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Understanding Web Evolution: A Prerequisite for Web Science

Web Science Workshop at WWW2008, 22 April 2008 Beijing, China

Why is the Web the way it is? How will it evolve? What will it be like in 5 years time – or 20, or 100? This workshop invites you to present and explain your prediction of the future of the Web, discuss how this evolution can be observed and influenced, and to reflect on why the Web has evolved to its current state.

Since its inception less than two decades ago, the World Wide Web has changed the ways we communicate, collaborate, and educate. In a very short-space of time we have come to live in a web-dependent society within a web-dependent world. There is a growing realization among many researchers that a clear research agenda aimed at understanding the current, evolving, and potential Web is needed. If we want to model the Web; if we want to understand the architectural principles that have provided for its growth; and if we want to be sure that it supports the basic social values of trustworthiness, privacy, and respect for social boundaries, then we must chart out a research agenda that targets the Web as a primary focus of attention. The Web is an engineered space created through formally specified languages and protocols. However, because humans are the creators of the content of Web pages and the links between them, their interactions form emergent patterns in the Web at a macroscopic scale. These human interactions are, in turn, governed by social conventions and laws.

Web Science embraces the study of these phenomena. The outcomes of the workshop will contribute to the understanding of how we study the Web as both a technical and social phenomenon.

We invite submission of full papers and position papers within this evolutionary perspective. Topics include:

  • Your predictions about the future of the Web!
  • Models for Web growth and evolution
  • Social Science aspects of web evolution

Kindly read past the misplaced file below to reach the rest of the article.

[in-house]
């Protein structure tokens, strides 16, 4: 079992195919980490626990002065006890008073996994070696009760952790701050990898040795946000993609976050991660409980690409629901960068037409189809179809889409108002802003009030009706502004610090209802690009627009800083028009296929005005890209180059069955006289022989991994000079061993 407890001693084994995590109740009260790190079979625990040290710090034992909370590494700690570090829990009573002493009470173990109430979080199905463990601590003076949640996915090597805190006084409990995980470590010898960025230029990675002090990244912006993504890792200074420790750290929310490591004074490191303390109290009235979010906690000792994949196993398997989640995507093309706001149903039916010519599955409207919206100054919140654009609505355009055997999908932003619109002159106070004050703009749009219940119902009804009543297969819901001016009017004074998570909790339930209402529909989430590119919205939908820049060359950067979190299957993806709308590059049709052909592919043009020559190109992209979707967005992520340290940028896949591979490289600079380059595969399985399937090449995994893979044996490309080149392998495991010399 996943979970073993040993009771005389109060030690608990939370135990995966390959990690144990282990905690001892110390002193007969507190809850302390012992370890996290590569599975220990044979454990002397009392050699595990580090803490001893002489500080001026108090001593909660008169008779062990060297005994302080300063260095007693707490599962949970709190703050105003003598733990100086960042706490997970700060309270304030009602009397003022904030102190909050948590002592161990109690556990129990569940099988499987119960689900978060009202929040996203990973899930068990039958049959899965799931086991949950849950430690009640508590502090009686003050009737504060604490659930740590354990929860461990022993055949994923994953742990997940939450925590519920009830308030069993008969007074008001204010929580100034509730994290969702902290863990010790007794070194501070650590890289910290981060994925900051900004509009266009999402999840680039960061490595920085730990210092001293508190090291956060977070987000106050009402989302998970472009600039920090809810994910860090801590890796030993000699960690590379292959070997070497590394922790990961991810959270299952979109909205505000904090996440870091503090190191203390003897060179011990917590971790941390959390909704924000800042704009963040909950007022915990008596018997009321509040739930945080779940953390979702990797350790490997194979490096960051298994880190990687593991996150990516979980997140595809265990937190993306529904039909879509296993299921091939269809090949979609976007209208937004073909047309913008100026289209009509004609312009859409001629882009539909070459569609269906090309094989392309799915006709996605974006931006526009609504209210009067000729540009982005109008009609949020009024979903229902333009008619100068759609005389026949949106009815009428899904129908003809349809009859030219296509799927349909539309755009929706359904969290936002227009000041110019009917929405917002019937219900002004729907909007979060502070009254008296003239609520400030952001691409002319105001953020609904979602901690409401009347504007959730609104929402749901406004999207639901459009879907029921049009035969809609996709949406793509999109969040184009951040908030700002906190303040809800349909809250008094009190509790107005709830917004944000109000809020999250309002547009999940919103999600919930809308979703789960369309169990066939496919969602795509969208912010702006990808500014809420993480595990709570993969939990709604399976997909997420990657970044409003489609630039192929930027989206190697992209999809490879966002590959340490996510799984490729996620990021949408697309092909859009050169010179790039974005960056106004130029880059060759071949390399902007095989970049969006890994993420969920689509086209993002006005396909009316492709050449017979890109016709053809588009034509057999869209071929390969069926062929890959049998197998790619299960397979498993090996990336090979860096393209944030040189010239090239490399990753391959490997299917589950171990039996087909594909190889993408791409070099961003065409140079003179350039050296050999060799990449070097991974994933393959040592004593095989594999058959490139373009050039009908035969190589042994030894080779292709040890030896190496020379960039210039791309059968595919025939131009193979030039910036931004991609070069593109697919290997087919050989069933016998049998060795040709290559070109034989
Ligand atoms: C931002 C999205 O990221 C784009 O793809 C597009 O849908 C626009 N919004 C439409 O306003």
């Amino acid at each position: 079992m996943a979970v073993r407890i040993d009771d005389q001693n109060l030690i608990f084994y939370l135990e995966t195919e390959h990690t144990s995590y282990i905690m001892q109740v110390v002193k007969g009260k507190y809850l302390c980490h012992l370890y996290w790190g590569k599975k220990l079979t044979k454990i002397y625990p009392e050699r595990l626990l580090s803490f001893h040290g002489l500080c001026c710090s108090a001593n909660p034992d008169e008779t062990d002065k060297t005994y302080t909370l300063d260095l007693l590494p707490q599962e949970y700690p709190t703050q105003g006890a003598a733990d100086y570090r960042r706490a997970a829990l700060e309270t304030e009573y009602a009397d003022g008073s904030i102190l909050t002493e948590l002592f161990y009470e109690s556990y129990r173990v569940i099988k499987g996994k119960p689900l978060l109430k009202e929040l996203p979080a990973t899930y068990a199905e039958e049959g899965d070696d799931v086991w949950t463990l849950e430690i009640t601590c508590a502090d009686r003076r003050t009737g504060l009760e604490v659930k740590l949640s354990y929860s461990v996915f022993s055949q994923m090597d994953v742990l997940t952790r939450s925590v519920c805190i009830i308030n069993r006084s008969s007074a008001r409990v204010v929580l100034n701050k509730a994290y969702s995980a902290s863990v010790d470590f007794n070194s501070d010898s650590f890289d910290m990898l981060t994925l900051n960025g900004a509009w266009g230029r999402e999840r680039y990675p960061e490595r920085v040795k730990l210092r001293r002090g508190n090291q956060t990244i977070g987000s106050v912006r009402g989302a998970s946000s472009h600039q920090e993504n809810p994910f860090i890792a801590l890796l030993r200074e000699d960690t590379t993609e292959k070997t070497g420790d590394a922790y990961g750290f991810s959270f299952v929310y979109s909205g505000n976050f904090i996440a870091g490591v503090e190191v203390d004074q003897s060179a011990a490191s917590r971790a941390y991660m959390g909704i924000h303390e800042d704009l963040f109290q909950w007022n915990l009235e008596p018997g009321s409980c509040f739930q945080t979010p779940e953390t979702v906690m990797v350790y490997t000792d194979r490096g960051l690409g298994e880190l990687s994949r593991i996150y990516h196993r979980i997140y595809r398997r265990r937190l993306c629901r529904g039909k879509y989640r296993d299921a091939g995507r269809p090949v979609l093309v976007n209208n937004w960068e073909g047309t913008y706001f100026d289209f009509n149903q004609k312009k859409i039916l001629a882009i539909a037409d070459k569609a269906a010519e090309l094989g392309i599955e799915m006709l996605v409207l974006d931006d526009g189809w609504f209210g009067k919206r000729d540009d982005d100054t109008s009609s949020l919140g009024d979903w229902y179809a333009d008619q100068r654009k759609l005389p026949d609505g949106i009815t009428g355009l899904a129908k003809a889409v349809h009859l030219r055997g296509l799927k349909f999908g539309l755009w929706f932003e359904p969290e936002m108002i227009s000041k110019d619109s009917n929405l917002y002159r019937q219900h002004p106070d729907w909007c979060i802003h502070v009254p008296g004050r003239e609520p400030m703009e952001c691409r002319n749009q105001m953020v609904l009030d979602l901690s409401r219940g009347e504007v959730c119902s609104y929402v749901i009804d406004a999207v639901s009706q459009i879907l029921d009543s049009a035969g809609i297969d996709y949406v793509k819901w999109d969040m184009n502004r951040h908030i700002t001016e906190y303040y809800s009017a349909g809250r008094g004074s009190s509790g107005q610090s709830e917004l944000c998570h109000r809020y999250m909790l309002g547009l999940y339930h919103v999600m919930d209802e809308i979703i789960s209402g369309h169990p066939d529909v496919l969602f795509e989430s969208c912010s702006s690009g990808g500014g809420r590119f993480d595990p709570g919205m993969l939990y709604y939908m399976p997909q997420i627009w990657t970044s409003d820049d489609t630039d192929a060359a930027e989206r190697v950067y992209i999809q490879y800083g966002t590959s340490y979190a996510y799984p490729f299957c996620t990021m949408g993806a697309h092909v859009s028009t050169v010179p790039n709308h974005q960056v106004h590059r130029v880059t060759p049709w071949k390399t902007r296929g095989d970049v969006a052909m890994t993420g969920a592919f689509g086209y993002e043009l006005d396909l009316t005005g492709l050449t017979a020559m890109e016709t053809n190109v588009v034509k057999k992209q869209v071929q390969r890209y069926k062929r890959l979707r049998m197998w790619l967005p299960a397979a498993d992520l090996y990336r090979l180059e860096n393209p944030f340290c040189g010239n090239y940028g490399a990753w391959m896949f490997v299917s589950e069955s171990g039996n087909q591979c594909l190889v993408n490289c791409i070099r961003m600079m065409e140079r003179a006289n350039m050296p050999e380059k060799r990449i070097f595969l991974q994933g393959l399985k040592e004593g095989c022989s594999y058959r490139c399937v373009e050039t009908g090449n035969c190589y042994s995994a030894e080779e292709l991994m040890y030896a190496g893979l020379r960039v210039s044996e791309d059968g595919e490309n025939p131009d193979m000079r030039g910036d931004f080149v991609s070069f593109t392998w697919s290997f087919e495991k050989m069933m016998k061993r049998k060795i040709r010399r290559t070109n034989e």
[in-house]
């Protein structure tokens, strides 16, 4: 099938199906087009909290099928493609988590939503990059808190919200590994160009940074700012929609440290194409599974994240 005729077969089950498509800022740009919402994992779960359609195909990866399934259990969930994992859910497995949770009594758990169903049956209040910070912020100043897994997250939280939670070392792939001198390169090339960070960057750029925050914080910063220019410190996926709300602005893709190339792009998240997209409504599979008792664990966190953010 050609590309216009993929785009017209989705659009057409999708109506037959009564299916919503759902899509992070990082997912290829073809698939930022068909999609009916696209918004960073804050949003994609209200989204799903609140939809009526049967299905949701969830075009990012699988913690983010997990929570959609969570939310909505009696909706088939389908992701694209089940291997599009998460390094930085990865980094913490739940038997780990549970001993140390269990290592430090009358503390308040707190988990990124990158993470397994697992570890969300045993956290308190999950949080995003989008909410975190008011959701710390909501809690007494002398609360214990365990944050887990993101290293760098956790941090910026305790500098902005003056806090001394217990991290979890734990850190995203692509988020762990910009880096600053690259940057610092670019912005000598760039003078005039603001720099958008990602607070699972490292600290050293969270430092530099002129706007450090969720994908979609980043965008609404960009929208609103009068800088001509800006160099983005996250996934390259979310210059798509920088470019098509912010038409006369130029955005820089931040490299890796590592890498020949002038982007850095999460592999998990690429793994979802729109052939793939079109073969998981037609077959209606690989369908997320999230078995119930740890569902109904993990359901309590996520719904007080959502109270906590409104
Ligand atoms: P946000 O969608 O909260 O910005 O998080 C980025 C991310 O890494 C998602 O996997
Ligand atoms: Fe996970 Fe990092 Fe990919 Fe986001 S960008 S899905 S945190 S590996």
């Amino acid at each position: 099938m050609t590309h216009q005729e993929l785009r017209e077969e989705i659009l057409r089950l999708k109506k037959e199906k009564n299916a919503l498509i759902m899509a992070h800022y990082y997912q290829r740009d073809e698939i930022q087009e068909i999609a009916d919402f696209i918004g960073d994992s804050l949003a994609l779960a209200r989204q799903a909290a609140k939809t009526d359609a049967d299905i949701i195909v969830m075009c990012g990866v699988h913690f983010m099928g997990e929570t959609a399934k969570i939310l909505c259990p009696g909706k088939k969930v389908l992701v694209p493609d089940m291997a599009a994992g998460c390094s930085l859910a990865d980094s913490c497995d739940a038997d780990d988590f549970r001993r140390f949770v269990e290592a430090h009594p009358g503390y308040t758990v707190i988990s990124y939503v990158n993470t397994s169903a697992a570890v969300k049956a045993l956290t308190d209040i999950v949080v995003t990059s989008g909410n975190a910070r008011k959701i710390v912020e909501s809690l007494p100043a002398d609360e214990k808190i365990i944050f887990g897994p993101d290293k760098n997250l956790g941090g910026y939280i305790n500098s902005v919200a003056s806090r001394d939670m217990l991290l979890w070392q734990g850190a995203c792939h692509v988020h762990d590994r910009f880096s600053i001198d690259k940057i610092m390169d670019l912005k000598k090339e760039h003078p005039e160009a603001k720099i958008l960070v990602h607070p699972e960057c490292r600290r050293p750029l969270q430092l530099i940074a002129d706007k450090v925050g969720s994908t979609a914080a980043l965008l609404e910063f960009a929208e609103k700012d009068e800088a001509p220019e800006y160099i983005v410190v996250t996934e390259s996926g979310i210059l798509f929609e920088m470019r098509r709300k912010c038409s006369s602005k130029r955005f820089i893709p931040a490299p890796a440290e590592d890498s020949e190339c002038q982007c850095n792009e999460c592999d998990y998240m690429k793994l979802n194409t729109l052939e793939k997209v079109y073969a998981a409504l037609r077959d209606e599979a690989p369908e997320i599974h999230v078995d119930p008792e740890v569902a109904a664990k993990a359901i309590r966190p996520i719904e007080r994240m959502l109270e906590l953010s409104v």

• Techniques for observation and measurement
  • Architectural principles of the Web
  • The Web ecosystem
  • Comparison of Web and Semantic Web evolution
  • Comparison of the Web with other large scale distributed systems
  • Web as an instrument for measuring social behaviour
  • Influencing Web evolution
  • Historical evolution of the Web
  • Methodologies for Web Science
  • Impact of emerging technologies (e.g. Pervasive Computing, Grid) on Web evolution
  • Role of standards in Web evolution
  • Web economics

Papers will be published in the workshop proceedings and on the WSRI web site.

Important Dates

  • Submission Deadline: Feb 18th, 2008
  • Notification of Acceptance: March 3rd, 2008
  • Camera Ready Due: March 14th, 2008
  • Workshop Date: April 22nd, 2008


Papers should be submitted in the WWW2008 proceedings format. Position papers should be up to 4 pages in length and full papers up to 8 pages. Please submit your papers to the "Webevolve2008" workshop on EasyChair using this link.

Workshop Organisers

David De Roure, University of Southampton
Wendy Hall, University of Southampton

Program Committee (Provisional)

Daniel Weitzner, W3C/MIT
Jim Hendler, Rensselaer Polytechnic Institute
Rob Procter, University of Manchester and National Centre for e-Social Science
Les Carr, University of Southampton
Daniel Dajun Zeng, University of Arizona
Fei-Yue Wang, University of Arizona
Mark Weal, University of Southampton
Hai Zhuge, Institute of Computing Technology in Chinese Academy of Sciences

Invited Speakers

The workshop will be opened by Prof Nigel Shadbolt, one of the four Directors of the Web Science Research Initiative.


If you have any queries about the workshop, please contact Susan Davies, Electronics and Computer Science, University of Southampton, UK.

News about WRSI on other sites

Via Google News